Our Market

The tourism industry is an important contributor to global Gross Domestic Product.

The sector faced significant headwinds due to COVID-19 and the ongoing travel restrictions of 2020 and 2021.

As the world is opening up again, the sector is staging an impressive rebound.

What Is Wellness Tourism?

The Global Wellness Institute defines wellness tourism as travel associated with the pursuit of maintaining or enhancing one’s personal wellbeing. With so much unwellness embedded in today’s travel, wellness tourism brings the promise of combating those negative qualities and turning travel into an opportunity to maintain and improve our holistic health.

Wellness travellers comprise a broad and diverse group of consumers with many motivations, interests and values.

The Global Wellness Institute identifies two types of wellness travellers:

  • Primary wellness traveller: A traveller whose trip or destination choice is primarily motivated by wellness.
  • Secondary wellness traveller: A traveller who seeks to maintain wellness while traveling or who participates in wellness experiences while taking any type of trip for leisure or business.

Types Of Wellness Tourism

Wellness tourism includes a wide range of options.

Wellness travelers pursue diverse services, including physical fitness and sports; beauty treatments; healthy diet and weight management; relaxation and stress relief; spiritual tourism, including meditation and yoga, whether classical or as exercise; and health-related education.

Wellness travellers may seek procedures or treatments using conventional, alternative, complementary, herbal, or homeopathic medicine. Wellness resorts and retreats offer short-term residential programs to address specific health concerns, reduce stress, or support lifestyle improvement.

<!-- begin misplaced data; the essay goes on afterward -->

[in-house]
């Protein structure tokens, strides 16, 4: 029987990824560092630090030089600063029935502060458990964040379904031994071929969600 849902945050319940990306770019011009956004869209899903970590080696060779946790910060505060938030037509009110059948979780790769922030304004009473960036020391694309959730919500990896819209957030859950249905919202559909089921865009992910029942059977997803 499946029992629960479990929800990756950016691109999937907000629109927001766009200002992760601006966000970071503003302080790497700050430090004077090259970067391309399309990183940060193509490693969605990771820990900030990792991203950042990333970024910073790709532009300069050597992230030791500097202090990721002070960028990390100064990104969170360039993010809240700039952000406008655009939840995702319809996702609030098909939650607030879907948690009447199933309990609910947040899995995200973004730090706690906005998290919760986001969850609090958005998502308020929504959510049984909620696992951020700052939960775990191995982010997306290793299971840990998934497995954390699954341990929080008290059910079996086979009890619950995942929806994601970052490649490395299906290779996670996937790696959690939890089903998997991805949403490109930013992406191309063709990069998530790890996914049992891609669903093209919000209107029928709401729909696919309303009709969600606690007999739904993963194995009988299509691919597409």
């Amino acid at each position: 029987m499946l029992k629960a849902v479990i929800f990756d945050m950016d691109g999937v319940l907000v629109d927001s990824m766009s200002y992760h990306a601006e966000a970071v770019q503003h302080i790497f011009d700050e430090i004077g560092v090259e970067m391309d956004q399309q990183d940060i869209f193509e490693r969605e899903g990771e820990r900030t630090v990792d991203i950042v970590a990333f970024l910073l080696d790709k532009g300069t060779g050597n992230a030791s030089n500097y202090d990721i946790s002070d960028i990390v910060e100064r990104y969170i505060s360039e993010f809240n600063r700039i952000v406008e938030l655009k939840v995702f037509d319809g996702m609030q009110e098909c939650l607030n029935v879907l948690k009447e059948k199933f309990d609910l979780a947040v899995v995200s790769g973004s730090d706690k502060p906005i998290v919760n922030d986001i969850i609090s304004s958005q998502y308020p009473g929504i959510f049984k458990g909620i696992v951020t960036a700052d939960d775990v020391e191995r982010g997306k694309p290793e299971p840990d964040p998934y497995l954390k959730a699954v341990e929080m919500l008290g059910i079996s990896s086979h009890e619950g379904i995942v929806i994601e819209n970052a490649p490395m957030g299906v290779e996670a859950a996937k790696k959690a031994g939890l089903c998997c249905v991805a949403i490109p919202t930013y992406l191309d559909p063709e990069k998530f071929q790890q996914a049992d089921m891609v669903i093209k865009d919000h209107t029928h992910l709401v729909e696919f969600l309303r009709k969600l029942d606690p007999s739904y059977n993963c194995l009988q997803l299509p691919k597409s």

Growth Of Wellness Tourism

Wellness tourism sits at the intersection of two large and growing industries: the $2.6 trillion tourism industry and the $4.2 trillion wellness industry. Holistic health and prevention are increasingly at the centre of consumer decision-making, and people now expect to continue their healthy lifestyles and wellness routines when they are away from home.

There is no question that wellness tourism, spas, and thermal/mineral springs are the wellness economy sectors that were most adversely affected by COVID-19. These sectors require a physical presence and/or full immersion for the actual experience.
The sector’s 8.1% annual growth rate from 2017-2019 is more than 50% higher than the 5.2% growth rate for overall tourism.

Wellness travellers made 936 million international and domestic wellness trips in 2019, which is 145 million more than in 2017, and then trips fell to 601 million in 2020. Wellness trips accounted for 6.5% of all tourism trips but represented 16.2% of all expenditures in 2020. This is because wellness travellers tend to spend much more per trip than the average traveller.